How to Get Paid for Things People Want You to Do for Free
Trust me, I’m still learning this one. When you have a creativity related job, it’s easy for friends and family to assume you’ll do work for them for free. “Oh, it’s just a few photos” or “Can’t you just whip up a logo really quick?” We are constantly getting bombarded with requests to do things for free and free doesn’t pay the bills. So here’s what you should do if people want you to do any sort of work for free.
Be up front about your costs. Especially if you work in a creative field designing websites or doing photography, make sure people know what you charge. Create a pricing sheet or have an email template you can send to anyone who asks you to do something for them. That way they know immediately that you aren’t an intern and deserve proper compensation for your work.
Provide a friends and family discount if you feel so inclined. You definitely shouldn’t feel like you have to offer special pricing for people you know, but it could be an easy way to appease people while still getting paid.
Try the barter system if someone just doesn’t want to pay you. If you still want to work with them, try exchanging goods and services instead. Maybe they have a rental space you could use for free in exchange for some photography. Figure out a way that both parties are satisfied.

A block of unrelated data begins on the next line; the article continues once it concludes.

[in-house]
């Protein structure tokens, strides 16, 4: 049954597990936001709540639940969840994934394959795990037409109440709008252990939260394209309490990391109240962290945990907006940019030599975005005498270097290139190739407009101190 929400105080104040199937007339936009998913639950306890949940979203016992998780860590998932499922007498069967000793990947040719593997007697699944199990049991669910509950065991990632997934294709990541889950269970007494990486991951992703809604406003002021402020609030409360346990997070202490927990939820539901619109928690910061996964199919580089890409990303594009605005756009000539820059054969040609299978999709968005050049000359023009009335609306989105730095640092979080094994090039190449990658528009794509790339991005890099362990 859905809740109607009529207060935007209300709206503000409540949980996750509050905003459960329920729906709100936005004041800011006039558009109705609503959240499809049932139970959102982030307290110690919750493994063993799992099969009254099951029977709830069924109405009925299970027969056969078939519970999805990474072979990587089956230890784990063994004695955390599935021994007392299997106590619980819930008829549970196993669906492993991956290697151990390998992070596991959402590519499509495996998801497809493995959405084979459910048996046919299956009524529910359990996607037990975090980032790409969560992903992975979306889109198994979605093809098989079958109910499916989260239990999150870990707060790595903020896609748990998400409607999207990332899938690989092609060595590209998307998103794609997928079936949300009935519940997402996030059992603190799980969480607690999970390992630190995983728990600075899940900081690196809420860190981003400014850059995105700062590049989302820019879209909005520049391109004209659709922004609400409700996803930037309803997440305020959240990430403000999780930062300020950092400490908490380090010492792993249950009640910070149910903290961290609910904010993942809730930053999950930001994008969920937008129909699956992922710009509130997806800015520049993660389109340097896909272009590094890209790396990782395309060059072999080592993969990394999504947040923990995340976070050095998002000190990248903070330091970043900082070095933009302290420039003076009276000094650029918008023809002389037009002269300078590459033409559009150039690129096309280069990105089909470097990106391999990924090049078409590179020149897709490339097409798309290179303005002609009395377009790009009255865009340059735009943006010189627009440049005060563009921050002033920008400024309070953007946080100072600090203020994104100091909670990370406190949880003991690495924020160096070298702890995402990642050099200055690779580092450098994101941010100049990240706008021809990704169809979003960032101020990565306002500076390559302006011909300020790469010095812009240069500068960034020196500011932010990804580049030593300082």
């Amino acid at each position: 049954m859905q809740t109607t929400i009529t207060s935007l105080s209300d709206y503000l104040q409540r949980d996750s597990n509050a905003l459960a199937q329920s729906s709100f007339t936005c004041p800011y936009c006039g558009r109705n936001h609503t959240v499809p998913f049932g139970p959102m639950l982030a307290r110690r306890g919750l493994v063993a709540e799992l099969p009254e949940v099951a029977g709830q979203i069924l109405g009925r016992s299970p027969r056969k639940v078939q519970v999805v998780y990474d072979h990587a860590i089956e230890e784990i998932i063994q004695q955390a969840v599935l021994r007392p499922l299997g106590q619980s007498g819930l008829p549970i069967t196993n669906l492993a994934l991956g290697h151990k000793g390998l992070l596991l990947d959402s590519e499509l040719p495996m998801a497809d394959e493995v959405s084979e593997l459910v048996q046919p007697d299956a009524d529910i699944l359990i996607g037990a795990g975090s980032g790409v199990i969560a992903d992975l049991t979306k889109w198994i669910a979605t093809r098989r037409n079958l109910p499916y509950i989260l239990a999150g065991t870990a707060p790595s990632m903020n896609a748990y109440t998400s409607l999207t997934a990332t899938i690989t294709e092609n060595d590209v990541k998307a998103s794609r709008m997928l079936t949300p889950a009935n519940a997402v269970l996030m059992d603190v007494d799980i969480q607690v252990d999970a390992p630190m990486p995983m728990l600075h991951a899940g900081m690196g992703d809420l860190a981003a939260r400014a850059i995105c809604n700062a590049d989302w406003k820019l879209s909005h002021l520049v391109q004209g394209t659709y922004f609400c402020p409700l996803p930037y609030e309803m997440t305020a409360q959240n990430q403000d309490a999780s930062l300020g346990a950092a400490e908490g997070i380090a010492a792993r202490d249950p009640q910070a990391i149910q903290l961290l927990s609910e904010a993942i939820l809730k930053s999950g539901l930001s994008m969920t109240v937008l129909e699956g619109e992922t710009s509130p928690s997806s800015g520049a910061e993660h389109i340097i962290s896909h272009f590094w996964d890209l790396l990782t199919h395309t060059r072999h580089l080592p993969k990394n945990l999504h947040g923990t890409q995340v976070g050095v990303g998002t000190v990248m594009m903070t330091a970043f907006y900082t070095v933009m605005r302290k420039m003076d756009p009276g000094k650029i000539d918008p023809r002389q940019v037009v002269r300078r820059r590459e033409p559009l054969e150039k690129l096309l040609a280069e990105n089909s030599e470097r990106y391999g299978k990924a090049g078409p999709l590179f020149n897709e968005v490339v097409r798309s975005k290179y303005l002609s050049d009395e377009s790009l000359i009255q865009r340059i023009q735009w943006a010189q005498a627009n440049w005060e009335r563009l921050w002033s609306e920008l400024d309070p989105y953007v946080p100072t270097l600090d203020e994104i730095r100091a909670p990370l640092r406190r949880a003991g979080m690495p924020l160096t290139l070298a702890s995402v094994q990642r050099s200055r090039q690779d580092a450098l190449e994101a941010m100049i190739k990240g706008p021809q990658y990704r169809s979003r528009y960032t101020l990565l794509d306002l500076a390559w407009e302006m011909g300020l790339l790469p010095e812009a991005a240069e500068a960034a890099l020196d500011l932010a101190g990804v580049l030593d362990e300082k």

Create a site or portfolio of your work to boost credibility. A lot of the time people don’t really understand what my husband and I do for a living. The ignorance leads them to assuming graphic design or photography is just a hobby, rather than our way of feeding ourselves. Having a website or portfolio of your work will not only show moochers the quality you produce (and not for free), but is also a great way to get more clients.
Make very few exceptions to the rules. It’s super important that you don’t do a favor for someone “just this one time” because that could start becoming the precedent. You don’t want word spreading that you did Jack’s logo for free because Susan is going to expect the same deal.
Friends and family don’t perform their jobs for free, so neither should you. Just because you may have a non-traditional job in a creative field does not mean you have to be a starving artist.